I had been ill and disjointed for many weeks and that can be quite an assault on the mind. I am writing in the year of coronavirus and the beginning days of what is quite properly being called an uprising and it’s worldwide. My illness carried with it all the signs of coronavirus covid-19 SARS-CoV-2, but with a powerful preponderant emphasis on gastric turmoil and effluvium. Those symptoms would rise up and then subside every few weeks beginning in late April. This ebb and flow went on for three months until we realized it was all due to my handling a cardboard large trunk of old correspondence brought up from twenty years of basement storage. Letters, cards, drawings, and photographs were fully populated with mouse droppings, fur, and urine scented nestings. Likewise, I am sure that every packet or two of memories that I took up to sort through emitted strange, ephemeral mixes of old dead rodent bacteria and virus along with mold and mildew spores and the very dried saliva of death itself.Continue reading “Queequeg”
Ishmael enters the Spouter-Inn and encounters a curious, hard to discern large oil-painting, all the while speaking in the second person past: “But what most puzzled and confounded you was a long, limber, portentous, black mass of something hovering in the centre of the picture over three blue, dim, perpendicular lines floating in a nameless yeast.”
Such brilliance describing a mysterious “besmoked” image, somehow connecting storm and night and ship at sea. “Yet was there a sort of indefinite, half-attained, unimaginable sublimity about it that fairly froze you to it, till you involuntarily took an oath with yourself to find out what that marvellous painting meant.” And eventually landing upon the idea that it was somehow a whale about to impale itself upon broken masts.Continue reading “Entering The Spouter-Inn”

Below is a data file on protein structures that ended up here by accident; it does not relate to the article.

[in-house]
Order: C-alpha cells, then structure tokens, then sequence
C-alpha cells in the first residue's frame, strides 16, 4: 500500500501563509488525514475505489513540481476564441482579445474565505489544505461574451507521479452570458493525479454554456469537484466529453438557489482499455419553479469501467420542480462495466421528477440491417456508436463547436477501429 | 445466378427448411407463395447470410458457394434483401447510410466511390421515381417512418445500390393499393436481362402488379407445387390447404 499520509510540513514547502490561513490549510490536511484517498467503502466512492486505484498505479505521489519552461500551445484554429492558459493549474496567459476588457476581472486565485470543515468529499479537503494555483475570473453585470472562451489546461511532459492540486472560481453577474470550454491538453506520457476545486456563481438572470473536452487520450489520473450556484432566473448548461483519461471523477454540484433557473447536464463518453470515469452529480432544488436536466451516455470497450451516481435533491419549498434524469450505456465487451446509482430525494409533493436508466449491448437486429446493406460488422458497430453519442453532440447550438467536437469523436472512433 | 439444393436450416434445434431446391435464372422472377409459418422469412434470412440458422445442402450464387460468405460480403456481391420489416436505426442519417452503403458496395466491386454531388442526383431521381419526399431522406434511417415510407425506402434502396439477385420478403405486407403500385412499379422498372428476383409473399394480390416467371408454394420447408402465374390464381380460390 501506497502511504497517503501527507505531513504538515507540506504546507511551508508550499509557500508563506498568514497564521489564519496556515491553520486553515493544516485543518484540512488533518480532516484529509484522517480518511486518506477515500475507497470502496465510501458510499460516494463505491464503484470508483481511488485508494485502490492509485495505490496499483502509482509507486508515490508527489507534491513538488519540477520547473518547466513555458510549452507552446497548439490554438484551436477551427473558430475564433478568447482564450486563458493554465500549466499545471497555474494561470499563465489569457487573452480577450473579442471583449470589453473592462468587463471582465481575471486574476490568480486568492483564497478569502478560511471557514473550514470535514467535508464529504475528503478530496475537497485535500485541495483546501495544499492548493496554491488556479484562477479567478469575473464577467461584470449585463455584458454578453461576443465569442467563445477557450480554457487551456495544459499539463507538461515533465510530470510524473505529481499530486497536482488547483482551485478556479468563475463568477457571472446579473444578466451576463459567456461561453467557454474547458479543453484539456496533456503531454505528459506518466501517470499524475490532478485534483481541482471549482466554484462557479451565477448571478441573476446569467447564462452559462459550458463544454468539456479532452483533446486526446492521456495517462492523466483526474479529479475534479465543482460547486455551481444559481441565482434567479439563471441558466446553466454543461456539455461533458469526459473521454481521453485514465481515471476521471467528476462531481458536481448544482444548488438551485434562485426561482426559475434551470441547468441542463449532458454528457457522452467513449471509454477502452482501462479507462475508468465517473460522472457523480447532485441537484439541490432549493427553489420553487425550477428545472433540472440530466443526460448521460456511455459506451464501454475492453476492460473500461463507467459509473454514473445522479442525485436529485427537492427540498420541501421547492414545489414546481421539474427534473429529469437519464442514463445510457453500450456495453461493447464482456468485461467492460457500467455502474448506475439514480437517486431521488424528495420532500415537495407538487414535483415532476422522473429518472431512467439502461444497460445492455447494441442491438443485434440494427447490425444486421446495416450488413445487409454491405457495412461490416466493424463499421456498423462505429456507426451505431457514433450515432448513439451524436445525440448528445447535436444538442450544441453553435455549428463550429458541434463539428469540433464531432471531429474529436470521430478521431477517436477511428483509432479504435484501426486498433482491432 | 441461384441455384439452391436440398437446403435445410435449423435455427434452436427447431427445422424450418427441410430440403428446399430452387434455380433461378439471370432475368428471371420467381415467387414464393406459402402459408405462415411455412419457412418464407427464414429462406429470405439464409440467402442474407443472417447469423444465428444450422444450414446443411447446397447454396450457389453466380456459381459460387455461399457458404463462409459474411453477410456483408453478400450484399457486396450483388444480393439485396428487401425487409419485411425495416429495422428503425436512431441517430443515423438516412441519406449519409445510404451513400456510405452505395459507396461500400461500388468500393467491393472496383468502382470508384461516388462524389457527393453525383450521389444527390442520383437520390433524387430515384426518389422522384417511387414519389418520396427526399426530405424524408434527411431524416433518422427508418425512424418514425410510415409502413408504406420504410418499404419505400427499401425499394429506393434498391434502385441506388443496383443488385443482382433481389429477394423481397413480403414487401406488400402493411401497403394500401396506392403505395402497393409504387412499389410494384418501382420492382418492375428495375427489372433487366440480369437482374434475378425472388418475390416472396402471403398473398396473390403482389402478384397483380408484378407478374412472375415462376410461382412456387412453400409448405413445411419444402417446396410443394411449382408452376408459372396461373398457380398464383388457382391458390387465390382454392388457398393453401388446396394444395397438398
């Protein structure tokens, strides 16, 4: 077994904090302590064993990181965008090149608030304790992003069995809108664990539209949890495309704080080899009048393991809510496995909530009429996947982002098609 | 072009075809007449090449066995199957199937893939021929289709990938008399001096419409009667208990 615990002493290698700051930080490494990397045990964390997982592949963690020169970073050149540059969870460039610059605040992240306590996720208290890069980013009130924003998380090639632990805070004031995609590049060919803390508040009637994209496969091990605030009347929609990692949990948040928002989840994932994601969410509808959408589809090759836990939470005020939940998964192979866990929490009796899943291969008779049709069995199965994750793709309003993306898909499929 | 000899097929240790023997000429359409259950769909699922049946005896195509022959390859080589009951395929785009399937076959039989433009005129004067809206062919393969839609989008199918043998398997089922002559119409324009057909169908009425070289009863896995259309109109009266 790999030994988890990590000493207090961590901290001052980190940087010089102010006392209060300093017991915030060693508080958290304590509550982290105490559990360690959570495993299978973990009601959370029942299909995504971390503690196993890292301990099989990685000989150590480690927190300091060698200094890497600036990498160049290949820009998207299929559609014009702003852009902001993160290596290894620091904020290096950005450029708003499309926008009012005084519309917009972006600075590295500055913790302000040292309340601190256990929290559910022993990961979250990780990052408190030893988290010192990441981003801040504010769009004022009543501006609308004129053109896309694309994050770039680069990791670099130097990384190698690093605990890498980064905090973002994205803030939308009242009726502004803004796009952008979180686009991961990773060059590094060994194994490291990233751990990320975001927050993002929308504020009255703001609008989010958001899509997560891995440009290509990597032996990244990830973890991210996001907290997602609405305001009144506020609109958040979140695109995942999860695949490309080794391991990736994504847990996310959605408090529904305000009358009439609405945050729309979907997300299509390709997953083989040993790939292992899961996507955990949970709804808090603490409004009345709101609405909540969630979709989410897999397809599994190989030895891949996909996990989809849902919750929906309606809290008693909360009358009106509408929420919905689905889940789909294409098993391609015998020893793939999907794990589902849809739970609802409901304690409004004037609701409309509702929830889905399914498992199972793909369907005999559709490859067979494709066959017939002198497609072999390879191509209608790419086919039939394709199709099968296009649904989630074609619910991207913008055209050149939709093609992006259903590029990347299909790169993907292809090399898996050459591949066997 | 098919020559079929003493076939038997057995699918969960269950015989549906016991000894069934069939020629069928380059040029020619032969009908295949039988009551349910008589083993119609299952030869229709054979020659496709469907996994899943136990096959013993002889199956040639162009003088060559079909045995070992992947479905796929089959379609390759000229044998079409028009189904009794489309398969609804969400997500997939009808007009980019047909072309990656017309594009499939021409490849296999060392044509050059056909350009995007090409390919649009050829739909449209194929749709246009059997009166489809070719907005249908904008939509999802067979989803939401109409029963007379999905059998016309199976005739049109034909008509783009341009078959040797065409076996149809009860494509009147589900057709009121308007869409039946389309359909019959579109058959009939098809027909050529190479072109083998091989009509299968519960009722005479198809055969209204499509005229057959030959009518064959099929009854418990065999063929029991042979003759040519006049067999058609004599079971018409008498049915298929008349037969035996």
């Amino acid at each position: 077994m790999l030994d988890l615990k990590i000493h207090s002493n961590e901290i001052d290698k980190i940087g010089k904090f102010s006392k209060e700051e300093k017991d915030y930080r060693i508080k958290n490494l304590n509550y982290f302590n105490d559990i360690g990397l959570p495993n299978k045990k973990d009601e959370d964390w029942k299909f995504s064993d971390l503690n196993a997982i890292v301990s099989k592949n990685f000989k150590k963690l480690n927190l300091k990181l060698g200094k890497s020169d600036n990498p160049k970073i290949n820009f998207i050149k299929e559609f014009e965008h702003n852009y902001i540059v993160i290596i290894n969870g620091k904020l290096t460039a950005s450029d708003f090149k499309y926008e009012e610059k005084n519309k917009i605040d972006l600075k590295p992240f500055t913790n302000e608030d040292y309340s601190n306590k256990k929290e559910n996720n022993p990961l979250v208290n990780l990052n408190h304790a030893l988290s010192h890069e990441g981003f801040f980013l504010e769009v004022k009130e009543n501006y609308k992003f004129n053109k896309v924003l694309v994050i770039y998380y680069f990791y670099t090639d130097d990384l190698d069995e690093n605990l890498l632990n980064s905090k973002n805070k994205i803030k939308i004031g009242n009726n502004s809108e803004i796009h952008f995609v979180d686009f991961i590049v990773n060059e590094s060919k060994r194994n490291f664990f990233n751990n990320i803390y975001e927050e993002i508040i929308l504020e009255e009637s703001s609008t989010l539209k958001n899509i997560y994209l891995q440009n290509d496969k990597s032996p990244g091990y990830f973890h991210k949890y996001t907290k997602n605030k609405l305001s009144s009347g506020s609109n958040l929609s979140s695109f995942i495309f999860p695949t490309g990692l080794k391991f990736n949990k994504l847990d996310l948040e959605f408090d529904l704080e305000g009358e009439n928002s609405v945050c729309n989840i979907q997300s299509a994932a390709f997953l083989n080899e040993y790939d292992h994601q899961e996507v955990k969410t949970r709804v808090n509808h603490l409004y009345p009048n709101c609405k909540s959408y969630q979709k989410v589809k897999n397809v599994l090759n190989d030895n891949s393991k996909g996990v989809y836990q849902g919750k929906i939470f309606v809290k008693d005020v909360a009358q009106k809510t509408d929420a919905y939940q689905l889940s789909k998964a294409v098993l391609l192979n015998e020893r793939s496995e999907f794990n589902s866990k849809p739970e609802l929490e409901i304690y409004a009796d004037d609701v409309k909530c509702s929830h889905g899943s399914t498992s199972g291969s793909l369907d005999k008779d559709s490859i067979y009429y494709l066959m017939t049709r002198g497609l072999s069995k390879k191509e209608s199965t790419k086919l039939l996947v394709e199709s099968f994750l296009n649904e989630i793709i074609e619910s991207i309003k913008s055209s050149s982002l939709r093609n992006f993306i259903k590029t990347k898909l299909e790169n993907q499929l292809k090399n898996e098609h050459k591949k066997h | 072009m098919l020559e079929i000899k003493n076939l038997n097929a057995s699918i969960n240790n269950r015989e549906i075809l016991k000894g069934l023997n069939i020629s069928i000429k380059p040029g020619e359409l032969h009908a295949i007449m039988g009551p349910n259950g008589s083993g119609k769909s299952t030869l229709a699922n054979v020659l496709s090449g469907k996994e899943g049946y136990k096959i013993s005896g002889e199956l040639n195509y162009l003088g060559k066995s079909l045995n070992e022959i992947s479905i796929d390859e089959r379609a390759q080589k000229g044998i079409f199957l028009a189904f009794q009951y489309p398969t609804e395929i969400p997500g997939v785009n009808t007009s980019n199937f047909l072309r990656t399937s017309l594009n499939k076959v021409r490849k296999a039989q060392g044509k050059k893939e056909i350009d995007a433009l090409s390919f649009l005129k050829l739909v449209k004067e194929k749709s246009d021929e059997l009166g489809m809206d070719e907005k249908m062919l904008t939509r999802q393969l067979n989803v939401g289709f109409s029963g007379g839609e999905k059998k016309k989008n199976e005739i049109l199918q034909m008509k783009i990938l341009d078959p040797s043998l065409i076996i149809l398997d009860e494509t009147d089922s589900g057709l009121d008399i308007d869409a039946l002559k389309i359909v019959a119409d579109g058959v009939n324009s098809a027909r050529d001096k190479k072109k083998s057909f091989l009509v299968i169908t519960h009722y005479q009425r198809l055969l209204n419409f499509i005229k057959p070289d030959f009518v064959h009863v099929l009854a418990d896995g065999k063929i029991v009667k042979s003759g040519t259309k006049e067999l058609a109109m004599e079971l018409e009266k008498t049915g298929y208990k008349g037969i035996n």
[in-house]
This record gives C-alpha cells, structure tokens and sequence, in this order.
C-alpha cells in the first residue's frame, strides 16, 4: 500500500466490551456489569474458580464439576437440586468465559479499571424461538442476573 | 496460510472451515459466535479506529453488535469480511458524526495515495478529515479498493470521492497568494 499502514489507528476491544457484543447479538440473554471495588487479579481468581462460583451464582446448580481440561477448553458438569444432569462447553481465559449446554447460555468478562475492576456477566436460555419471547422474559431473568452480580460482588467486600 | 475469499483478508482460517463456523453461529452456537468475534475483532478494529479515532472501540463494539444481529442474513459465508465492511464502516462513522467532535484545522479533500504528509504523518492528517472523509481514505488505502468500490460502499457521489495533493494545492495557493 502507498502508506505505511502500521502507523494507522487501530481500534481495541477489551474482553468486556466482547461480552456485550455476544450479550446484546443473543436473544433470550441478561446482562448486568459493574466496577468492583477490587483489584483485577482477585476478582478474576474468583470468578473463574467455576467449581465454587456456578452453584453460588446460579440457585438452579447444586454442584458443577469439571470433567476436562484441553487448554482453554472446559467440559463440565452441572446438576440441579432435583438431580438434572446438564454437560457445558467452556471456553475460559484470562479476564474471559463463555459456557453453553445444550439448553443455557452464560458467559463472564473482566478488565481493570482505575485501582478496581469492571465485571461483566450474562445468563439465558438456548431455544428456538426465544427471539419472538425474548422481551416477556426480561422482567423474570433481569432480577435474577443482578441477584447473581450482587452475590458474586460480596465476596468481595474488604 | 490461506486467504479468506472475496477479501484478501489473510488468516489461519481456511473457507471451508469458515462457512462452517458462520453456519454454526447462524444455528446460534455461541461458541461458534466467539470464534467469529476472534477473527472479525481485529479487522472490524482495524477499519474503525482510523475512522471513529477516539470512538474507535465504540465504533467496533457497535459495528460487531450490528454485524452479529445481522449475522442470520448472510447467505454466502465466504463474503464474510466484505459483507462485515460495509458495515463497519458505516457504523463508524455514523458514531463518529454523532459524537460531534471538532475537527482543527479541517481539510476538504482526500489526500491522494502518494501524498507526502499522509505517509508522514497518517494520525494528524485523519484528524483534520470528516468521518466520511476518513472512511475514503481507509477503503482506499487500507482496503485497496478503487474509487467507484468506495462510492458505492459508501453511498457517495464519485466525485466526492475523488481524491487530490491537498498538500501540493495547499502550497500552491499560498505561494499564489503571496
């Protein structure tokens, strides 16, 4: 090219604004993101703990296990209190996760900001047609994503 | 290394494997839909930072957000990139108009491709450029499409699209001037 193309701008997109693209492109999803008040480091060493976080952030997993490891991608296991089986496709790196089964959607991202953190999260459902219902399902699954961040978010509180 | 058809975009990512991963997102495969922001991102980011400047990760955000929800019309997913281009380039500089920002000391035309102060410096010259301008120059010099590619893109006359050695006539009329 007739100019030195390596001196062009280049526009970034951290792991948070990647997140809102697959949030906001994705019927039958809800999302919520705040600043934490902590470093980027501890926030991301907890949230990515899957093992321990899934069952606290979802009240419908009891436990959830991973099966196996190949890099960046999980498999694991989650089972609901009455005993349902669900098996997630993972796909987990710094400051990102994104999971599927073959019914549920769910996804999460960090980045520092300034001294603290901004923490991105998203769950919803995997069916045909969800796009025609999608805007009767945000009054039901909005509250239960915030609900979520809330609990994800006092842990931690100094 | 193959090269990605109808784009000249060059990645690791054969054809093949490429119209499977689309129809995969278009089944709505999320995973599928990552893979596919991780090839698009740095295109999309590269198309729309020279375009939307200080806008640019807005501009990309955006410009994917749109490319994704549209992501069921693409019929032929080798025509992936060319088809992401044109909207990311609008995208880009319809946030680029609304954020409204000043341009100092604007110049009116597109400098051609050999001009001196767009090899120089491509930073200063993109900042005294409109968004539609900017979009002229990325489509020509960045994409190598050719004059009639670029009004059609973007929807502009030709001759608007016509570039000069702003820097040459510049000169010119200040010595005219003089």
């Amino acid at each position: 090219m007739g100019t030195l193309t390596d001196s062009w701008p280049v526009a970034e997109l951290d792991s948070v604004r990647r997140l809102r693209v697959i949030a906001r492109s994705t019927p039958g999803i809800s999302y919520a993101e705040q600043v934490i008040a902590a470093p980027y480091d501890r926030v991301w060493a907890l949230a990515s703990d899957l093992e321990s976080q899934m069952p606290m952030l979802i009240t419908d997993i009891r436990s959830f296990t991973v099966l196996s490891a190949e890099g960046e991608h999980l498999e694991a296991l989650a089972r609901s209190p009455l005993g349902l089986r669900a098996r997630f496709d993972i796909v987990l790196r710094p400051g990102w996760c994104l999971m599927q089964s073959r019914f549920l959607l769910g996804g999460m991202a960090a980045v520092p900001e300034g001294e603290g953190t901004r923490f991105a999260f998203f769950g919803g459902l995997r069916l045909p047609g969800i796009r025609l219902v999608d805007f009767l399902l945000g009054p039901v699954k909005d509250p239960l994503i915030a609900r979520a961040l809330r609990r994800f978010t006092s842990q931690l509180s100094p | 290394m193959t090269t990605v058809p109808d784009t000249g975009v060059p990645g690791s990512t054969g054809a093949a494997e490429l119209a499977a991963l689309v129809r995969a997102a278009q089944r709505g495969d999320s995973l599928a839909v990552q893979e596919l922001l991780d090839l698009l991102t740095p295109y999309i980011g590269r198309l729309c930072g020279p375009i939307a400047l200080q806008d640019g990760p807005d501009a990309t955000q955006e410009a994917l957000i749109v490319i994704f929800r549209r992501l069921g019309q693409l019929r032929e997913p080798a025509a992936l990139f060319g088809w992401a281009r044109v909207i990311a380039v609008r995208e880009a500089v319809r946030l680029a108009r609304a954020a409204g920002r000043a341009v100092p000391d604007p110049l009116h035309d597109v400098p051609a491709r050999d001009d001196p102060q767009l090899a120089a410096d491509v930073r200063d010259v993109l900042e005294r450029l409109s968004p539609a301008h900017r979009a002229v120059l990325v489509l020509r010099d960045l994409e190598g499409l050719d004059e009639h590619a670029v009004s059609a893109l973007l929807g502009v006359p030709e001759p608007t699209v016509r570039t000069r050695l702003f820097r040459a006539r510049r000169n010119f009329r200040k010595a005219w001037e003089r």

Who would have thought that Melville was such a sweet heart and so sensitive. I realize I’ve only read the first two chapters of Moby Dick, but certainly his early intention is to be gentle and loving towards his reader and to approach his story with grace and humility.
I am 713 pages from the Epilogue, but so far I am entranced, although I must admit that I’m as well a bit flummoxed by all the biblical references. Quite early on I decided to keep my mobile phone nearby which contains the “Dictionary.com” app because there are a good many words unbeknownst to most of us here in 2020.
grapnel, hbo, gregale, Euroclydon, cope-stone. I did not know who Lazarus and Dives were either.
All this confrontation with mortality and a world spinning out of control with anger, confrontation, irony, and the true demon of humanity all around us. You get to a certain age and start taking stock. It’s all so weird especially when you live in the future like some of us do.
There are so many things I need to do before I die. Most important is the need to organize all my work and make sure that I print out all the goosey stuff in my computer — much of which was ignited by inspiration but has somewhat disappeared with other ignitions and inspirings piled away on top. I think of the present as the only thing important and the future as music that I am already listening and food that I have been eating, but the past is just piles of stuff and people pretending they know what happened; piles of words and sound and sparkling images. Futility and bass solos.Continue reading “Long and Dense into the Future”